In the dark, India find their mark
On Thursday evening, Lord’s was a theatre of colours, brilliant emerald when the sun was out, London-grey with the clouds draped over it. For England, it was all black.
Forced off and on the field as the weather turned in a matter of minutes, asked to bat out the 11 remaining overs, England lost two wickets for three runs — captain Michael Vaughan and Paul Collingwood must really be furious at whoever is operating the lights.
England were 268 for four when bad light stopped play for the final time on the first day of the first Test, Kevin Pietersen batting on 34, nightwatchman Ryan Sidebottom had not scored yet.
Singh was possibly trying to gauge England’s last-minute preparations, or perhaps just trying to land a psychological blow with his gimlet eye.
As it turned out, it was India's own bowling and fielding that could have done with attention. The pacers failed to control the swing, bowled too full and too often at the legs of the Englishmen, who took the gifts gratefully.
After Alastair Cook had been dismissed for a racy cameo, Andrew Strauss and Vaughan added 142 for the second wicket before Strauss fell on 96.
It was a frustrating day for India and their supporters, who made up a fair percentage of the near-full house. Unable to control the swing, the paceman allowed England to get away at a canter after Vaughan opted to bat under an overcast sky. The wicket was dry, the day was predicted to be equally so.
Zaheer Khan began with a neat over, but Sreesanth’s first over opened the floodgates. The first delivery was on the pads and Cook had to simply put bat to ball. Sreesanth erred similarly on the fifth delivery, 10 runs accrued from the over. Cook was looking very good, Strauss wasn’t — the two fours he got off Zaheer’s second came off the edge.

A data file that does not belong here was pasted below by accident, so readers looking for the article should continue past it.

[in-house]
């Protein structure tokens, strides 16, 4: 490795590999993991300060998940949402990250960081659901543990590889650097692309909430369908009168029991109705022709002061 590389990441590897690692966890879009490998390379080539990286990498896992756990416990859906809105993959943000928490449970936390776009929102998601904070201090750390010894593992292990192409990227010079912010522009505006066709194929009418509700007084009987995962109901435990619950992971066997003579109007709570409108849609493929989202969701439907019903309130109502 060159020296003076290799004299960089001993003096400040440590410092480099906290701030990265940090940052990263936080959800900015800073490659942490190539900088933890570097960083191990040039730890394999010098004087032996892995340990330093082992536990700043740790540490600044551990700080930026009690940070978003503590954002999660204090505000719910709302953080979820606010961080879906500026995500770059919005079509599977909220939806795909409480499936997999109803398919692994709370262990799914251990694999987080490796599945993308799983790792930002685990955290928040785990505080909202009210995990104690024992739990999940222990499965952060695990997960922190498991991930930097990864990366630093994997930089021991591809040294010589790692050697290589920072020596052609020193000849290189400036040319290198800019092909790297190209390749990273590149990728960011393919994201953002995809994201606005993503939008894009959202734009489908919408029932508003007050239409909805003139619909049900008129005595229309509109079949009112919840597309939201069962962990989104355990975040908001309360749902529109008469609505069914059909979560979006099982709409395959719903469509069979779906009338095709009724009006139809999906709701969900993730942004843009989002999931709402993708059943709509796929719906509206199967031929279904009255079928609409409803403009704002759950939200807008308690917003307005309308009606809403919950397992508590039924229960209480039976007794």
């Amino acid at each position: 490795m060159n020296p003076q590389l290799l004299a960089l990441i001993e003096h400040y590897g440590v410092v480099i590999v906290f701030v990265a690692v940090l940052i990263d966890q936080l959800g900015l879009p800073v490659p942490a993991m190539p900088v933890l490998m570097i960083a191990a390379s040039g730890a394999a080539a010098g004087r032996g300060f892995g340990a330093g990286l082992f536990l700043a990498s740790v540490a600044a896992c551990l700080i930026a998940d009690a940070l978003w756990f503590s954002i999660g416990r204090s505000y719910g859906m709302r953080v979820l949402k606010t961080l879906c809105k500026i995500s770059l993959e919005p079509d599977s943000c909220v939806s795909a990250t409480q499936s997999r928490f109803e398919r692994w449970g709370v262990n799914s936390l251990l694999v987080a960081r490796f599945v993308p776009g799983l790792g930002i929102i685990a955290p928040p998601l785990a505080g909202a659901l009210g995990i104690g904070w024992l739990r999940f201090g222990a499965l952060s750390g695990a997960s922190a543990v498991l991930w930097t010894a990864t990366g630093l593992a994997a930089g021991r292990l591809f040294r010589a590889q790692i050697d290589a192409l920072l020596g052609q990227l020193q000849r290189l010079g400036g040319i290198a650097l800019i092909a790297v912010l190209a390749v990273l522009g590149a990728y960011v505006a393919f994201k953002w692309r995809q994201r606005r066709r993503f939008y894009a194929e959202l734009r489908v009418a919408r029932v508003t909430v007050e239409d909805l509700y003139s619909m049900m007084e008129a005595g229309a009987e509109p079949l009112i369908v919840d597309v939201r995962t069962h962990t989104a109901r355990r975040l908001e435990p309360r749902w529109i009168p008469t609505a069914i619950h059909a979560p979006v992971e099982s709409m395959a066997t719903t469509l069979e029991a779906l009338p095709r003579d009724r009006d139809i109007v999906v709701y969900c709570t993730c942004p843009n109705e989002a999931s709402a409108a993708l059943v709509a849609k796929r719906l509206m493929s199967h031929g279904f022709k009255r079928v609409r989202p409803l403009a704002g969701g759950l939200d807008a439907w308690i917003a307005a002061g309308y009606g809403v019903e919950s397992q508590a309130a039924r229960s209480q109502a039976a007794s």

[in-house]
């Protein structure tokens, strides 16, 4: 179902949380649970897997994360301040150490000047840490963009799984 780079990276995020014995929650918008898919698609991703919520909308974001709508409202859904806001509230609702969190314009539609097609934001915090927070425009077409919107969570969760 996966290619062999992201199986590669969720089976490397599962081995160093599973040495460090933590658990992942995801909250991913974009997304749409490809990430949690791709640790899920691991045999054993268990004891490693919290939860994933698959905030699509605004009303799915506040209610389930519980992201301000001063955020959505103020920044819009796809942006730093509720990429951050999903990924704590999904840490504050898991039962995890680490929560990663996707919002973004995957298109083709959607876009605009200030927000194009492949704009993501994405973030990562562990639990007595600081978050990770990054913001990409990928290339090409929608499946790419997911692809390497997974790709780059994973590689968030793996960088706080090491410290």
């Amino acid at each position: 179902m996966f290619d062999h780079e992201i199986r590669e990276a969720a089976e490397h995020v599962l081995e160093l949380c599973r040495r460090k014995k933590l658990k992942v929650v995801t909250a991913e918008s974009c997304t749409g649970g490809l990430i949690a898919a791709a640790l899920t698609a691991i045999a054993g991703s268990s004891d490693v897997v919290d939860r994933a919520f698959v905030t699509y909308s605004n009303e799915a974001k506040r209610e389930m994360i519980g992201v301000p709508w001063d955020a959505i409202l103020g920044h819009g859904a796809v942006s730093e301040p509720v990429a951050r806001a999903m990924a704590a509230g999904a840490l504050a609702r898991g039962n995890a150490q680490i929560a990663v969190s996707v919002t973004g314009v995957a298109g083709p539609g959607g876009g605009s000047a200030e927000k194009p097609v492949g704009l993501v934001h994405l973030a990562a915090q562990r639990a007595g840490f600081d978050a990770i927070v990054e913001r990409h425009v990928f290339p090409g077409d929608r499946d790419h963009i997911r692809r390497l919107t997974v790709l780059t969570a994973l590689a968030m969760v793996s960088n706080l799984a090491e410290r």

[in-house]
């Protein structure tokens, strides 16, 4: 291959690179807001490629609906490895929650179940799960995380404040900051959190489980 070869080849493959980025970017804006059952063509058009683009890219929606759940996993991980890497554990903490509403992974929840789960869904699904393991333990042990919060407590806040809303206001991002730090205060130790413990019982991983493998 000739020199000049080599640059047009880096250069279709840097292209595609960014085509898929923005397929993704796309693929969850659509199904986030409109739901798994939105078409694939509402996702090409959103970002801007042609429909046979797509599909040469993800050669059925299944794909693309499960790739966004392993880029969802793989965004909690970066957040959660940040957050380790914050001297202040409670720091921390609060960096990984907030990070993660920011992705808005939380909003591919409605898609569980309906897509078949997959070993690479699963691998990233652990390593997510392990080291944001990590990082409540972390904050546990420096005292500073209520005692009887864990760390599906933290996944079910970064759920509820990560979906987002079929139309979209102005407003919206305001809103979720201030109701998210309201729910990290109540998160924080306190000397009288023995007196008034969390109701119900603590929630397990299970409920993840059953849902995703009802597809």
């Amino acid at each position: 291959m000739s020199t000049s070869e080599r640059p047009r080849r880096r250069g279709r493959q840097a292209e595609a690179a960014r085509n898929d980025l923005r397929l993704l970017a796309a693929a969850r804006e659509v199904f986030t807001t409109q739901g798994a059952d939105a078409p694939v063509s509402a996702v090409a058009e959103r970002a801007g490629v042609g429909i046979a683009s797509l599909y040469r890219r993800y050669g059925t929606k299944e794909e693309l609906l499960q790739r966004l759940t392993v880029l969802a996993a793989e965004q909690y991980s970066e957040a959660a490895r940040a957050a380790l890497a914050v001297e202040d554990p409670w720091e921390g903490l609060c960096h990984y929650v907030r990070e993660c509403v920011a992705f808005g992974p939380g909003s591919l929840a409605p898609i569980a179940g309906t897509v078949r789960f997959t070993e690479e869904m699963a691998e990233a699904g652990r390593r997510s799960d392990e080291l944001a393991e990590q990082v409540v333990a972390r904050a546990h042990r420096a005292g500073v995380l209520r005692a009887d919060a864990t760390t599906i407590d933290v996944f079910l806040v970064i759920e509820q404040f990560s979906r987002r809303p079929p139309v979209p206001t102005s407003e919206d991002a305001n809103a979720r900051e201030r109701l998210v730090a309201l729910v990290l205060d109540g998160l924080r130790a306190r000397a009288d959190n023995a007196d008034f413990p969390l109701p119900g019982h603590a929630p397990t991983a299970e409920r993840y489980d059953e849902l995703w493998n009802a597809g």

With seven and then six men on the off-side, the Indians were bowling a wrong line, Sreesanth’s outswingers coming to the left-handers’s legs. Or they bowled too far outside off, and Strauss’s early nervousness was not probed.
England were 40 in five overs, the ball was regularly crossing the rope. RP Singh’s introduction stopped runs a bit, though he was only disciplined and not dangerous.
Then Sourav Ganguly struck in the over after the first drinks break. He pumped his fists, stomped on the turf, Tarzanesque in his yell of triumph. Eleven years after he first rocked Lord's with the wicket of Nasser Hussain off his seventh ball on debut, Ganguly went one better in what he accepts is his last Test here, taking out the impressive Cook for 36.
That brought Vaughan in, and he immediately looked good, beginning with a couple of pleasing straight fours off Ganguly, who continued to pitch it up. Anil Kumble began with a full-toss, a bad omen, and India’s troubles continued to mount. The pace of scoring slackened but only because the batsmen decided to play cautiously — Strauss, gaining in confidence, perhaps began to eye a large score.
He was lucky. Dinesh Karthik was caught dozing at point when Strauss played a rising drive off Sreesanth straight to him. It was the easiest of chances and Strauss was more incredulous than the disbelieving audience when the ball was spilt.
The Indians didn’t have the pace to scare the batsmen. When they bowled short or drifted to the legs, Vaughan effortlessly sent the ball to the midwicket fence.
As Strauss prospered, he became composed and brave. Perhaps he became too adventurous, and that got India their second success. After reaching 96 with a four off Kumble, he left his crease to hit another big shot, failed to reach the ball and tried to nudge at it. All he managed was an edge and was caught at slip.
Finally, RP Singh, India’s best on show, got the reward when Vaughan drove outside off and edged the ball to Dhoni. In the next over, Kumble trapped Collingwood LBW with a googly.
In the dark, India finally found a bright spot.